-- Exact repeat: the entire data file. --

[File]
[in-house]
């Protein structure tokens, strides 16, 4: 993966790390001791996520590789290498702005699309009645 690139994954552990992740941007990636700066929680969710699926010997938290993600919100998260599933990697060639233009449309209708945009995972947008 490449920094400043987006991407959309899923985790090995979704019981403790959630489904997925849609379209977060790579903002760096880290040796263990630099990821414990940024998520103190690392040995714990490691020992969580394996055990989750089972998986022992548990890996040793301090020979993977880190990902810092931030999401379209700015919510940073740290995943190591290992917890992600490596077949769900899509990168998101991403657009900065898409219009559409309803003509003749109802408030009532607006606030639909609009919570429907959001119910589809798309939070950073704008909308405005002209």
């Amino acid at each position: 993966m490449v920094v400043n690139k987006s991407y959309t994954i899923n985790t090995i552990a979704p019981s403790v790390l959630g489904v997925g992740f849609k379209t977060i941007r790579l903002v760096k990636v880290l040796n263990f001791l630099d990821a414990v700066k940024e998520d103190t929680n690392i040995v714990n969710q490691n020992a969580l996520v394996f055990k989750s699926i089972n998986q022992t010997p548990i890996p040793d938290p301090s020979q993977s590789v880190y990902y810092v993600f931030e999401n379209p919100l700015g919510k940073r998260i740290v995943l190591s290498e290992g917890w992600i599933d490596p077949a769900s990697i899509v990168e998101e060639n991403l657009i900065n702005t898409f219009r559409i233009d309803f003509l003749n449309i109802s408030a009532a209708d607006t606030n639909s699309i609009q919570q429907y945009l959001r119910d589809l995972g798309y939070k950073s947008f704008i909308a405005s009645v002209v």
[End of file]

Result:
[in-house]
């Protein structure tokens, strides 16, 4: 993966790390001791996520590789290498702005699309009645 690139994954552990992740941007990636700066929680969710699926010997938290993600919100998260599933990697060639233009449309209708945009995972947008 490449920094400043987006991407959309899923985790090995979704019981403790959630489904997925849609379209977060790579903002760096880290040796263990630099990821414990940024998520103190690392040995714990490691020992969580394996055990989750089972998986022992548990890996040793301090020979993977880190990902810092931030999401379209700015919510940073740290995943190591290992917890992600490596077949769900899509990168998101991403657009900065898409219009559409309803003509003749109802408030009532607006606030639909609009919570429907959001119910589809798309939070950073704008909308405005002209």
């Amino acid at each position: 993966m490449v920094v400043n690139k987006s991407y959309t994954i899923n985790t090995i552990a979704p019981s403790v790390l959630g489904v997925g992740f849609k379209t977060i941007r790579l903002v760096k990636v880290l040796n263990f001791l630099d990821a414990v700066k940024e998520d103190t929680n690392i040995v714990n969710q490691n020992a969580l996520v394996f055990k989750s699926i089972n998986q022992t010997p548990i890996p040793d938290p301090s020979q993977s590789v880190y990902y810092v993600f931030e999401n379209p919100l700015g919510k940073r998260i740290v995943l190591s290498e290992g917890w992600i599933d490596p077949a769900s990697i899509v990168e998101e060639n991403l657009i900065n702005t898409f219009r559409i233009d309803f003509l003749n449309i109802s408030a009532a209708d607006t606030n639909s699309i609009q919570q429907y945009l959001r119910d589809l995972g798309y939070k950073s947008f704008i909308a405005s009645v002209v």